I have a new post up at mom.me. It begins like this:
I recently wrote about why we should be grateful when our little ones throw a tantrum. But aside from understanding that a tantrum is normal and even healthy, what else can we do when we’re actually in this kind of high-stress moment with our kids? I don’t believe parents should ignore a tantrum. When children are truly out of control, that’s when they need us the most. We still need to set clear boundaries, but our response should always be full of love, respect and patience.
Here are seven suggestions for dealing with a toddler’s tantrum:
Few experiences any of us undergo are as transformative as parenting. By definition, parenting is about transformation. One of our most important jobs as parents is to witness and influence the evolution of our children from wrinkly newborns with raw nervous systems into integrated, whole humans who know who they are and how to be in the world. And parenting obviously transforms us as well. There are smaller transformations—we learn to do most things “one-handed” while carrying a baby on our hip; we begin to eat at McDonalds; we memorize the names of dinosaurs; we learn to play video games again; we even buy a mini-van (which for some is a bigger transformation than for others). And there are huge, life-changing transformations—we adjust our priorities; we make sacrifices that cost us greatly; we learn to live with worrying and “what ifs”; we forever expand our hearts.
Along the way, we become more creative than we ever knew possible. I’m not talking about the creativity of artists, song-writers, or novelists. I’m talking about the creativity that’s required for survival for anyone caring for children. I knew I’d been forever transformed by my role as a parent when, in my attempt to get through to my non-compliant little streakers, creativity sprung forth from desperation and I made up a song with a chorus that began, “No naked butts on the furniture.” (Unfortunately, it was so catchy that one day I actually Continue Reading »
What we say to our kids is important, right? The words we choose play a big role as children construct their beliefs about themselves, establish a foundation for their values, and decide how they see the world. What we say matters.
That’s why we’re used to filtering what we say to or in front of our kids. Sometimes we have an internal dialogue that might include phrases like, “You’re driving me crazy, kid!” or “Are you EVER going to stop crying?” or “I can’t wait until you go to sleep!”; but we know not to say these things out loud to our kids. We’re also aware that we should avoid talking about inappropriate subjects in front of our kids, so we wait until they’re asleep before we tell our spouse about how our neighbor’s house was robbed or about the latest community scandal.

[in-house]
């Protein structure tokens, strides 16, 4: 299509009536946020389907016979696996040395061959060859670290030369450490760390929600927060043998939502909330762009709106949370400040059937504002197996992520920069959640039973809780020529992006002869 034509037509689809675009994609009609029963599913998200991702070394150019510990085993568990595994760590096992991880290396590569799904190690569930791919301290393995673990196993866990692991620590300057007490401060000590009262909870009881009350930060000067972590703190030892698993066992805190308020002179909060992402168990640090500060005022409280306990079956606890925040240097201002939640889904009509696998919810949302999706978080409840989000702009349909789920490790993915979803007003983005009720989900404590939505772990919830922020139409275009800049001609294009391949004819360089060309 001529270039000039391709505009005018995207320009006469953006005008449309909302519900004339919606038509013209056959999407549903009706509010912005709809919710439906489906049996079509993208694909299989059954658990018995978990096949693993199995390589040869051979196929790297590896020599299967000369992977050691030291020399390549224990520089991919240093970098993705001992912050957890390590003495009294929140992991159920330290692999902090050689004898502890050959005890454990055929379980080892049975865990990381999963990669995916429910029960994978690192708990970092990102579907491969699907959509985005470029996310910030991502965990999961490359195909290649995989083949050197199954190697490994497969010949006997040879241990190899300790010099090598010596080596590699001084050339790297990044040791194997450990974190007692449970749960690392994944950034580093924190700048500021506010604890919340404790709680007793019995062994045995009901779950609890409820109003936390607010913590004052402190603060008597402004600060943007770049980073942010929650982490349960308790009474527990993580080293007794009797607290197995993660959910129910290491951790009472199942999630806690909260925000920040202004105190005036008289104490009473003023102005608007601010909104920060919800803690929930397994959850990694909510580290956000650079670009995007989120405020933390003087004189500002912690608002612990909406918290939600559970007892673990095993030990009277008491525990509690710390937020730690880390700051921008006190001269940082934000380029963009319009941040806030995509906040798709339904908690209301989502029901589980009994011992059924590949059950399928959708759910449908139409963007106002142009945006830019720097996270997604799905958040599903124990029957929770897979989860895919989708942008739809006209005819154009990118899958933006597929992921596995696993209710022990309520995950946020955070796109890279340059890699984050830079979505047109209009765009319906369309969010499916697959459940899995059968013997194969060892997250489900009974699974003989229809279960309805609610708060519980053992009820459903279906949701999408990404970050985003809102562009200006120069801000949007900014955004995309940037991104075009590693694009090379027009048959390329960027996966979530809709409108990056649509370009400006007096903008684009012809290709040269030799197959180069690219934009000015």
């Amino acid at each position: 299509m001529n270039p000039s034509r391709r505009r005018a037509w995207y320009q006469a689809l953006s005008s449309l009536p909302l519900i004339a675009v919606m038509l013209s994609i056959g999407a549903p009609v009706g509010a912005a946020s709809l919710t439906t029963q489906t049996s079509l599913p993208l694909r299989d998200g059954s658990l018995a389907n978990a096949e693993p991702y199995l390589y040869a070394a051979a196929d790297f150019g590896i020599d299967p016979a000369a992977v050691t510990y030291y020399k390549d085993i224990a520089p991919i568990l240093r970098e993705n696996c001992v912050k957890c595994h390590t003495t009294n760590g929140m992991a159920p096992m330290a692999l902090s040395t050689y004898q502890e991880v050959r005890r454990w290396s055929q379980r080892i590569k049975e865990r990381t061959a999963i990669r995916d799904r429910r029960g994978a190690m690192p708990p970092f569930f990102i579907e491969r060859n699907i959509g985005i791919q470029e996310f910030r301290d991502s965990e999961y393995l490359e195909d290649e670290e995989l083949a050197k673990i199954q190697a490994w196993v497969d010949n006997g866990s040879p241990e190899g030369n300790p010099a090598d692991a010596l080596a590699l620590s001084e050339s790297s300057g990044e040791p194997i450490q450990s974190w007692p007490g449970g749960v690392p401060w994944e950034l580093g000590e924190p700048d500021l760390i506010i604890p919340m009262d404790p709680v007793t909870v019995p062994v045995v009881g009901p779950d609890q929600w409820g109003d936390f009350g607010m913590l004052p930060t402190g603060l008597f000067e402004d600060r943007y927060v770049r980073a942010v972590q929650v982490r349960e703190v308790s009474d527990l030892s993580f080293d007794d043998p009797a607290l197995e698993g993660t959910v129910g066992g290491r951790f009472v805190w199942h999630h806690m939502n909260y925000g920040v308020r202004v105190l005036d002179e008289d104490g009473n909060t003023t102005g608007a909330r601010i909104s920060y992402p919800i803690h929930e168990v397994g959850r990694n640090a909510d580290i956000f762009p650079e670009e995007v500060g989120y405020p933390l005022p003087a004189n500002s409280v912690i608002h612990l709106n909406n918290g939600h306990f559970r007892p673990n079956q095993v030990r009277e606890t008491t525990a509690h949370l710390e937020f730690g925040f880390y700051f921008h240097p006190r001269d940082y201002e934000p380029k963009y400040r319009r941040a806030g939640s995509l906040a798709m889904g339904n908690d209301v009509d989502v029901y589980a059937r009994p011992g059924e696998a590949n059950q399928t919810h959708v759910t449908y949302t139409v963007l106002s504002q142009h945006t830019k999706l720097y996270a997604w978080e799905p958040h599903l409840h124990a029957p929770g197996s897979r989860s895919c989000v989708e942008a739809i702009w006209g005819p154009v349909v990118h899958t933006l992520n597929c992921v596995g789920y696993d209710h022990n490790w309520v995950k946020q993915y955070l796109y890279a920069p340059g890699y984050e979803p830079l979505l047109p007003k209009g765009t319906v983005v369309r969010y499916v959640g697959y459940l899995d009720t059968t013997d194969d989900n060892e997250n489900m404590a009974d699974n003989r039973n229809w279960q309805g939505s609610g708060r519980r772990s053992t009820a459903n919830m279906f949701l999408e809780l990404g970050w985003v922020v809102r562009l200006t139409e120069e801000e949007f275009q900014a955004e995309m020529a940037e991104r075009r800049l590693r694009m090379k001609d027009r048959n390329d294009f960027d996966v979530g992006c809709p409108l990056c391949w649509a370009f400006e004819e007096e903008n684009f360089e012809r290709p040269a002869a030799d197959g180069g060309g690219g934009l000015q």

We pause and make a decision about what we say before we share things with our children. We do this because we know that what we say matters and has an impact on them.
But just as important as what we say is how we say it. Imagine that your three-year-old isn’t getting into her carseat. Here are a few different how’s for saying the exact same what:
When your child needs to be disciplined, how do you decide what to do? Do you decide, or are you just going with what you always do? Are you disciplining on auto-pilot? Most of the time, when we need to discipline, the first question we ask ourselves is “What consequence should I give?” Instead, I’d like to encourage you to begin asking three different questions:
1. Why did my child act this way? If we look deeper at what’s going on behind the behavior, we can often understand that Continue Reading »
Today, I want to challenge you to watch your children with new eyes. Look at them as the marvelous creations they are. You can even try to observe them as if you’ve never seen them before (I don’t mean ignoring them when they are screaming “MOMMY!” and you act like you don’t know who’s children they are.) I mean you see them as if you’ve never marveled at such amazing creatures. Even if they’re fighting today, Continue Reading »